Paradise Valley

Everett had never seen a lizard prior to moving to the desert. Frogs, toads, snakes, and the occasional turtle had been common sights in Wyoming, even making their way into the vents under the house from time to time. But never a lizard. Since the move, he had spotted many, but most were too quick to get a good look at and would scamper away at the slightest breath of a human being. He wouldn’t have much time to examine this one either.

“You’re out, pop fly!” shouted a blonde boy on the mound as lizard bits went flying over half the infield.

There were only six of the would-be all-stars scattered around the dirt patch, but Everett doubted very much the point of the afternoon was to play any kind of serious baseball. Instead, they lounged in their positions, waiting their turn to rain down murder on bucketful of green-brown reptiles which sat near the pitcher’s mound. Everett watched the blood sport carefully, searching within himself for either moral outrage or sick pleasure.

“Bullshit! I hit that little bastard square on the sweet spot!” replied the batter, equally blonde but with red streaks. He turned toward the sidewalk, specks of blood dotting his face. “You saw it didn’t you Sweats?”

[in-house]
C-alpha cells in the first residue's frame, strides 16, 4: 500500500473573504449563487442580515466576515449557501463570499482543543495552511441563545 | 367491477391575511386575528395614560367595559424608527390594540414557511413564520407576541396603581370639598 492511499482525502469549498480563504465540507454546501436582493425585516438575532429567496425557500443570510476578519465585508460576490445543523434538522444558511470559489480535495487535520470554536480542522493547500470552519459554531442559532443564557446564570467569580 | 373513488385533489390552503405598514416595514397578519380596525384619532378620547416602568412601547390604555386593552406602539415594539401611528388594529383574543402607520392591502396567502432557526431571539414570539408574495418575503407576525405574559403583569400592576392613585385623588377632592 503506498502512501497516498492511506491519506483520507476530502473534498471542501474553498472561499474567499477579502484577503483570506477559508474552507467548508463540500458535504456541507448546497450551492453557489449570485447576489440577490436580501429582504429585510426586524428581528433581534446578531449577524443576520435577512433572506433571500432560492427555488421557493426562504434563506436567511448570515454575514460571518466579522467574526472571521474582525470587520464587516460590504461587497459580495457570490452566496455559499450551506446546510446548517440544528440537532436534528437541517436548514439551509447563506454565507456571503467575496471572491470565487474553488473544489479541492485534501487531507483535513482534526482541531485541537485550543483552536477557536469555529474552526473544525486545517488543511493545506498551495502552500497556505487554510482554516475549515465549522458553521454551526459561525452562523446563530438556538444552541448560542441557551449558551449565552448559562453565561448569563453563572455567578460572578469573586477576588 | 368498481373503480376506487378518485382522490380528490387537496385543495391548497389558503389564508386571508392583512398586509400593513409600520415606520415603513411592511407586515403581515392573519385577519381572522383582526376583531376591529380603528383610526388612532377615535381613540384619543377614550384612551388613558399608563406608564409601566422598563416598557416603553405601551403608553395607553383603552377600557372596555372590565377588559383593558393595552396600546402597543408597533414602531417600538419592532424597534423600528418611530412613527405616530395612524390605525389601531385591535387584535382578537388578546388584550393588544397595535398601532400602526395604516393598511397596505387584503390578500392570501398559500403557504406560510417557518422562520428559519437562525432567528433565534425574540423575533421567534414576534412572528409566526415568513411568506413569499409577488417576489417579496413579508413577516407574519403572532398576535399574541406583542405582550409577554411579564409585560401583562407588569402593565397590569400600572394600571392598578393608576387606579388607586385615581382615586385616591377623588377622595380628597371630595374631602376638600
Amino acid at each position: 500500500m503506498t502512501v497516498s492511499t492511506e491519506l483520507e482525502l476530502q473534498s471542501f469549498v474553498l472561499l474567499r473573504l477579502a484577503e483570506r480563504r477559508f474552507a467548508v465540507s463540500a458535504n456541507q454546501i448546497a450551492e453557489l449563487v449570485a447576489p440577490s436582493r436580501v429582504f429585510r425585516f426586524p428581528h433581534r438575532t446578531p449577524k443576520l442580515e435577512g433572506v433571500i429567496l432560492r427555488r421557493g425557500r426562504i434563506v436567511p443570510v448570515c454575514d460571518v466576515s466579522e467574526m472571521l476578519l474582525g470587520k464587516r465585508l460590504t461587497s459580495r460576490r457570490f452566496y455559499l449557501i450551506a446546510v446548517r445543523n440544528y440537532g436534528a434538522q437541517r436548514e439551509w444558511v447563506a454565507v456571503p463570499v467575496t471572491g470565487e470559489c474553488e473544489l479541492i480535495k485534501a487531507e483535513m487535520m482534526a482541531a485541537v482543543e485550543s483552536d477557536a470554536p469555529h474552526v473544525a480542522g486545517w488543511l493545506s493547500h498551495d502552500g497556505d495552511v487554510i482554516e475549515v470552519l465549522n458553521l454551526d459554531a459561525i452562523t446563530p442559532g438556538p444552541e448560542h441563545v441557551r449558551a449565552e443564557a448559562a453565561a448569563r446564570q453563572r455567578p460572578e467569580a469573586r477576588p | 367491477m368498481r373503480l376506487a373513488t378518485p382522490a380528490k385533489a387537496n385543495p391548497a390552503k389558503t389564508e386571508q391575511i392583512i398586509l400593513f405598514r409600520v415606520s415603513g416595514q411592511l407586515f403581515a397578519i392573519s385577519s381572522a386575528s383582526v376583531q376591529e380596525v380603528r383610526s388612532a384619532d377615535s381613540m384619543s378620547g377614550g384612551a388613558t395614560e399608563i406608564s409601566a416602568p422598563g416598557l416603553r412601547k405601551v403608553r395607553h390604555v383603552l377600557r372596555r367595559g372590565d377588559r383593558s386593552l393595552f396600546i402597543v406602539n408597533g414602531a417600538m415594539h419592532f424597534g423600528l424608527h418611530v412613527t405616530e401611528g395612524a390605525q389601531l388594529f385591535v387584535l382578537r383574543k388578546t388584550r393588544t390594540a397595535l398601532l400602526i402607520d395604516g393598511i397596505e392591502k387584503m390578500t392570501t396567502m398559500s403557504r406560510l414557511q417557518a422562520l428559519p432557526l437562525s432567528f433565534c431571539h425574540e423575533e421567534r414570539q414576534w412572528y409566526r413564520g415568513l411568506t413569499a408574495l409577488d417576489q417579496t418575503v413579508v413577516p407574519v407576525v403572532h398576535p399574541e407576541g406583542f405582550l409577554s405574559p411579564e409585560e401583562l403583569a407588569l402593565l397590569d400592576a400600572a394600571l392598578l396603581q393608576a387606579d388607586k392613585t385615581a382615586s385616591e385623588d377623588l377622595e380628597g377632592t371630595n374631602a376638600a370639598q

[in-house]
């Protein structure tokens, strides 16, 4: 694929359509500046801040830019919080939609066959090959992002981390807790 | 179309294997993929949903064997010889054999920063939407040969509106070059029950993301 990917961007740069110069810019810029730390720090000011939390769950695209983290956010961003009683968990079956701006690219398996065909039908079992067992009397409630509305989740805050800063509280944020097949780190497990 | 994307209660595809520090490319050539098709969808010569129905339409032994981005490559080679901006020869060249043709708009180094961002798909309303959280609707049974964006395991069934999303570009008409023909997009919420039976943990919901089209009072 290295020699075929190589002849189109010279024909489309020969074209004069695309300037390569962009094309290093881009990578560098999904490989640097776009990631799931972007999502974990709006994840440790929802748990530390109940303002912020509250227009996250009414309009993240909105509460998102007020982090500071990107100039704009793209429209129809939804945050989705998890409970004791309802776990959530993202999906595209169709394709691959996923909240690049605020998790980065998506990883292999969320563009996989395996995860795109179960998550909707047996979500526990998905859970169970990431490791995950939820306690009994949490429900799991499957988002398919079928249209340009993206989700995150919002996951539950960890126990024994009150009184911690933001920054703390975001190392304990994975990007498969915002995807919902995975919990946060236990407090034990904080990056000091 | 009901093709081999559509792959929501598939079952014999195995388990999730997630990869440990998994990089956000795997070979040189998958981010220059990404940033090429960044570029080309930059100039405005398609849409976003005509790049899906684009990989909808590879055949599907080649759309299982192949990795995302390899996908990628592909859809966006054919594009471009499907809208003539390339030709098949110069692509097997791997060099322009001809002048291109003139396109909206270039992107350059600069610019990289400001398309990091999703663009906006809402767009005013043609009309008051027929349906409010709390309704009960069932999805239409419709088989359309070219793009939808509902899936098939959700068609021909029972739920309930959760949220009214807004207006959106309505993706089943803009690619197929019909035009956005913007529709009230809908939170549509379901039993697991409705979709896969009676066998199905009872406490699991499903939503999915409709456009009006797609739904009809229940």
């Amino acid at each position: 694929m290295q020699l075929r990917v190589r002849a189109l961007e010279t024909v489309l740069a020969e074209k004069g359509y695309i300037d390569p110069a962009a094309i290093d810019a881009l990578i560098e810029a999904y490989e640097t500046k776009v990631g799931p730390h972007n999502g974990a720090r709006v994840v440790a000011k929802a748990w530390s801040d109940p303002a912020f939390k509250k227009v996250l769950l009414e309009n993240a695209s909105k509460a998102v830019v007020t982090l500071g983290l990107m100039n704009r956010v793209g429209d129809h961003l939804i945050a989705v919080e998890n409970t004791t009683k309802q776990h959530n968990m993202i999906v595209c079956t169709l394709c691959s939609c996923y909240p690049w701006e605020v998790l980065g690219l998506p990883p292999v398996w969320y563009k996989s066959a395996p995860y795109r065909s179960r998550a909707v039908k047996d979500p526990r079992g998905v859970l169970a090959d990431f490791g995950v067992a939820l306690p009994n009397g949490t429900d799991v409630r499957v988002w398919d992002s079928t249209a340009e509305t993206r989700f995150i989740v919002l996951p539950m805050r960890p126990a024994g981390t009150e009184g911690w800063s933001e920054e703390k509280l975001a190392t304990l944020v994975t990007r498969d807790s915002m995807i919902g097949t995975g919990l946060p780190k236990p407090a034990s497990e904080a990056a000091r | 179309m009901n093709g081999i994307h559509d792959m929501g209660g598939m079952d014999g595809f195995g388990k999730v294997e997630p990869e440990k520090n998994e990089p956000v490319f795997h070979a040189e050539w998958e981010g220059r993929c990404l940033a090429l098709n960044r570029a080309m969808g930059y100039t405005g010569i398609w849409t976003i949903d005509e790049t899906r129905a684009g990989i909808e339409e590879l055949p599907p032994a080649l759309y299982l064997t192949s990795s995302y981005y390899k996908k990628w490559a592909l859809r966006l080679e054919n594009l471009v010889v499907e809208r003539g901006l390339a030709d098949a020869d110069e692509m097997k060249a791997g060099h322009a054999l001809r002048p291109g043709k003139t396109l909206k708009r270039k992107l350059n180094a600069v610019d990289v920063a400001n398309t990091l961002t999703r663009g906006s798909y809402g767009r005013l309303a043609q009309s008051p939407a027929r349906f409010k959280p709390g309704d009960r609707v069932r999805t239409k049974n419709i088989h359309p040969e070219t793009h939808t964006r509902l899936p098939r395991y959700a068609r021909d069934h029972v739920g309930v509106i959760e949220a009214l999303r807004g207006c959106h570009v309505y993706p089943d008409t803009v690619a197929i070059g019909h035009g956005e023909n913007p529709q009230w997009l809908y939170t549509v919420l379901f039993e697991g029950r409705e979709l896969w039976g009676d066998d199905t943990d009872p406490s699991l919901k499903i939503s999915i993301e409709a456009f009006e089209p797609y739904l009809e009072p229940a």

Everett hated the name. Although a full head shorter than the neighborhood kids, he weighed considerably more. His body temperature – insulated by his girth – hadn’t yet adjusted to the Phoenix climate and he was constantly perspiring through his clothes. He stood in silence, unable to muster any official ruling.

“The fuck did I just ask you, Sweats? Don’t just stand there like a goober,” screamed the batter, “I hit the piss outta that lizard, base hit.”

“I don’t – I don’t know Callen, I was just walking by.”

“Goddammit Everett, you’re a real sackless wonder. Keep walking before I come over there and squeeze your tits.”

The other boys laughed as Everett tucked his head and continued his walk home. A couple of them shouted further jabs, while the pitcher returned to the bucket for the next squirming projectile. Another two blocks past the field, and Everett’s shirt was effectively soiled.

He reached Bell Street and turned right, making his way into a sea of identical homes. His mother had bought their one-story adobe house with the divorce proceeds of the previous December. The split had been sudden and unforgiving, and in his mother’s eyes, only an escape to the southern heat could set things right. The day she took the kids and left, she swore she would never taste another snowflake for as long as she lived.